1. Green peppers go extremely well with Chinese fermented black beans. I don't have a measured recipe - I just stir fry lots of onions (cut into wedges) and garlic with a tablespoon of chopped beans (I don't rinse them) and chopped green peppers and maybe one green chilli, plus cubed soft tofu added at the end.

                                                              1. I don't like bell peppers of any color. The green ones are bland and the red/yellow/orange/purple/brown ones are too sweet. I like them in Thai curries and a few Asian dishes but that's about it.

                                                                Poblanos on the other hand, I would make some chile rellenos. You can make a big batch and vacuum seal and freeze the extras for later. Just thaw them, coat them in whipped egg whites and fry. Or you can roast them in the oven, put them in a plastic big for a couple minutes, then peel and freeze them. Great for chili, soups, rice, sauces, etc.

                                                                1. Stuffed peppers, I guess. My Polish Jewish MIL does hers a little sweetish tomato sauce, which I've come to like (despite being Hungarian-acclimated).

                                                                  The only time I can abide cooked green pepper is when they are cut in strips and poached to near-death in a Goulash. There they're good.

                                                                  1. I've been perfecting a stuffed bell pepper recipe that has cooked pearl couscous with a light lemon vinaigrette, feta, and cilantro stuffing.

                                                                    1. Nobody has mentioned this yet .... IF you have lot's of Poblanos ... dry them (low heat in oven) and grind into Ancho Powder... Wonderful chili powder with many uses. For green peppers - stuff them (rice-ground pork- cilantro-onion) and cook in a tomato based sauce.... topped with Mexican queso fresco cheese.

                                                                      1. Personally, I not only dislike bell peppers of any color, but I actually got ghastly sick the last time I ate a salad where I picked out the lettuce that was resting next to raw red bells. There is no sense in forcing your body to eat something it obviously doesn't like. Peppers (along with potatoes, tomatoes, eggplant, etc.) are called "nightshade" vegetables, meaning that they are grown in the shade of night. They also contain alkaloids designed to protect them from insects. However, some people cannot tolerate them and they've even been linked to arthritis. So, eat something your body--and your taste buds--really like!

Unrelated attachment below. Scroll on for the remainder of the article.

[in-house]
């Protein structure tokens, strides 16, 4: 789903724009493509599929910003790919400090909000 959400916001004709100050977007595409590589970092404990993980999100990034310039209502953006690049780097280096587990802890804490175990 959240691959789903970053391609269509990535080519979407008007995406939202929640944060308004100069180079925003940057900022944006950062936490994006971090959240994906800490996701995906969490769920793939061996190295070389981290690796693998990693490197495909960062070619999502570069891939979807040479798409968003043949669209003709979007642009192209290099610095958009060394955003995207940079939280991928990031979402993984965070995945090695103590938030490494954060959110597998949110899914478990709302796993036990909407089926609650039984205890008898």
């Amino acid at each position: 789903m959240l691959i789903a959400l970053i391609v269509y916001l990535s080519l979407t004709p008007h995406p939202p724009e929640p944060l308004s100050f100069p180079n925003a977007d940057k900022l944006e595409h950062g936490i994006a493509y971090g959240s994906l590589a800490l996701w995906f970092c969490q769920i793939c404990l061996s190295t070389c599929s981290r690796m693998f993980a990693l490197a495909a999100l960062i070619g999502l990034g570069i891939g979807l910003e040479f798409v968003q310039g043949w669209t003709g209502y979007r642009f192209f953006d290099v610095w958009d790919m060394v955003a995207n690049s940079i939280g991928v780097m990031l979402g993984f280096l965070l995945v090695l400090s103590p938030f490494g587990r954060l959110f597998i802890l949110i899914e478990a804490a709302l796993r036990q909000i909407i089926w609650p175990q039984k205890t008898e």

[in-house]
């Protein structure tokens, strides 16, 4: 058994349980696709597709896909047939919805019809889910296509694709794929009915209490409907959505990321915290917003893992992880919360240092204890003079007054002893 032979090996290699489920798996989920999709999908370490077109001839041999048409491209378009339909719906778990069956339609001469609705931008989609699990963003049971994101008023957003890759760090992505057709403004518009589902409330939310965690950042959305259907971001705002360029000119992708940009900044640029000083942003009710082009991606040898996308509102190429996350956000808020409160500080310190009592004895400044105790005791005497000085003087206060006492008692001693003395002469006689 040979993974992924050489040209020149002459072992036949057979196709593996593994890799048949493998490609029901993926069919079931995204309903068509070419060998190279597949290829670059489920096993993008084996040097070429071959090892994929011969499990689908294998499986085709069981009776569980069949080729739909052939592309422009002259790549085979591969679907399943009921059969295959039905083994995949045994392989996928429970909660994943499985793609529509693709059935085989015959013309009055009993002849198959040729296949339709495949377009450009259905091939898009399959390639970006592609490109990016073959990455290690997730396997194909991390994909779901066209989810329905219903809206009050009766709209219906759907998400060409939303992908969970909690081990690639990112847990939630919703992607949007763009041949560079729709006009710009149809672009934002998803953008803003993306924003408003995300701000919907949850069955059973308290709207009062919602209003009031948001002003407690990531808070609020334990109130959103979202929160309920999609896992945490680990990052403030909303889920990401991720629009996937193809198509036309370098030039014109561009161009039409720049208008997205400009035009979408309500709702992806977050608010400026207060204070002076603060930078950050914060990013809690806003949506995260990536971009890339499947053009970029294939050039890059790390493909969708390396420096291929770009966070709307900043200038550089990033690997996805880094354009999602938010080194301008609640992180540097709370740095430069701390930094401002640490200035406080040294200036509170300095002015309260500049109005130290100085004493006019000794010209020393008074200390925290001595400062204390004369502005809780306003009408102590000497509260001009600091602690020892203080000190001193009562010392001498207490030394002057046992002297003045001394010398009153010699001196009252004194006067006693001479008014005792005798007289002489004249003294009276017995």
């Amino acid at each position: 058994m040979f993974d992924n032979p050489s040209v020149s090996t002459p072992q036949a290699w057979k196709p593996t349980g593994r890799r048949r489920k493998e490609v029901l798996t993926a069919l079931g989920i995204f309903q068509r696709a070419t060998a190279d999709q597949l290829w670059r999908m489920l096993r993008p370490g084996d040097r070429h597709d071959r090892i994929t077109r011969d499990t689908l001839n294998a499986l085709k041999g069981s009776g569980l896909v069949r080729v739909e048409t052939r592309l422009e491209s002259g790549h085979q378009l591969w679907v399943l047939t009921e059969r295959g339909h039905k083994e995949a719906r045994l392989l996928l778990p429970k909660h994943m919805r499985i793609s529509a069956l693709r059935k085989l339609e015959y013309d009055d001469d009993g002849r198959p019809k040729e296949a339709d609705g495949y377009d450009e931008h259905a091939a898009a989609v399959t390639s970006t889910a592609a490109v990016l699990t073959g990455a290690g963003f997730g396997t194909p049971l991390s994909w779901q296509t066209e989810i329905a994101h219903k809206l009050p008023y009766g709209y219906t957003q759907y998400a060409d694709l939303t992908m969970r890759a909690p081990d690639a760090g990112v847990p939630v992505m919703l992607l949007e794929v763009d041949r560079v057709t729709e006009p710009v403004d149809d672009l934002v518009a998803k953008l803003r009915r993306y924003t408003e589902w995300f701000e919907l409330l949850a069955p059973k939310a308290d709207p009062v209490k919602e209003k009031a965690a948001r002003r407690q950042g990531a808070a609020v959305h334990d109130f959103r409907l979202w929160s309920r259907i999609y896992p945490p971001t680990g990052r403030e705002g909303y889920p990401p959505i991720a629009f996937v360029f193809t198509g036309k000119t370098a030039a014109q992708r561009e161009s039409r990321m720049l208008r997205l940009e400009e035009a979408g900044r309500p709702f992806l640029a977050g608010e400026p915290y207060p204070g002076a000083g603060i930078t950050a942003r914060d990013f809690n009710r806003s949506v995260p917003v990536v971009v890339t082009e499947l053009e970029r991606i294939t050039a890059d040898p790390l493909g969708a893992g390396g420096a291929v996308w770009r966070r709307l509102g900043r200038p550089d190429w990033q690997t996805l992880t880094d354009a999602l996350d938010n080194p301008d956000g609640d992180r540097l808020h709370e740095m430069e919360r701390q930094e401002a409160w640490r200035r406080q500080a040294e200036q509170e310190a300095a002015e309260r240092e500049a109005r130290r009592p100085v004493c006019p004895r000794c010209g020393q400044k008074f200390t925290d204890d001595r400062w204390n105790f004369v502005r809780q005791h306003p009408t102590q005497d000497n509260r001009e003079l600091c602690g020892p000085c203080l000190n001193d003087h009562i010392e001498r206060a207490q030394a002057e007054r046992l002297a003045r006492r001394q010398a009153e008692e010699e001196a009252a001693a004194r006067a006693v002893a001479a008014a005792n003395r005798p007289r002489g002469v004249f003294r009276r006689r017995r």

1. Not everyone is in love with the taste of green peppers. Fortunately I am. I like to top them, empty the bells, and cut into quarter, top to bottom, along the section lines. Then I use them for scooping hummus or cottage cheese.

                                                                          I also like them sauteed along with onions, and combined with some sort of beef dish.

                                                                          1. I like stuffed peppers, there are a lot of recipes of it.
                                                                            Classic stuffed bell peppers
                                                                            Vegetarian stuffed peppers
                                                                            You can experiment with fillings.
                                                                            Of caurse, stuffed peppers are not only way to cook peppers. For example, you can make something like this

                                                                            1. I use green bell peppers to make stuffed peppers but since I use already cooked mince meat (picadillo), I found I needed to boil the peppers a bit first so they would soften and be ready at the same time that meat would be ready. I was making Peruvian-style stuffed peppers so I decided to boil the peppers along with a teaspoon of peruvian yellow chille paste (aji amarallio) in the pot. They were wonderfull. I have been adding chile of some sort to the boiling water ever since.

                                                                              1. Add some jalapeños to the list, and make a batch of pepper jelly. ..then can it!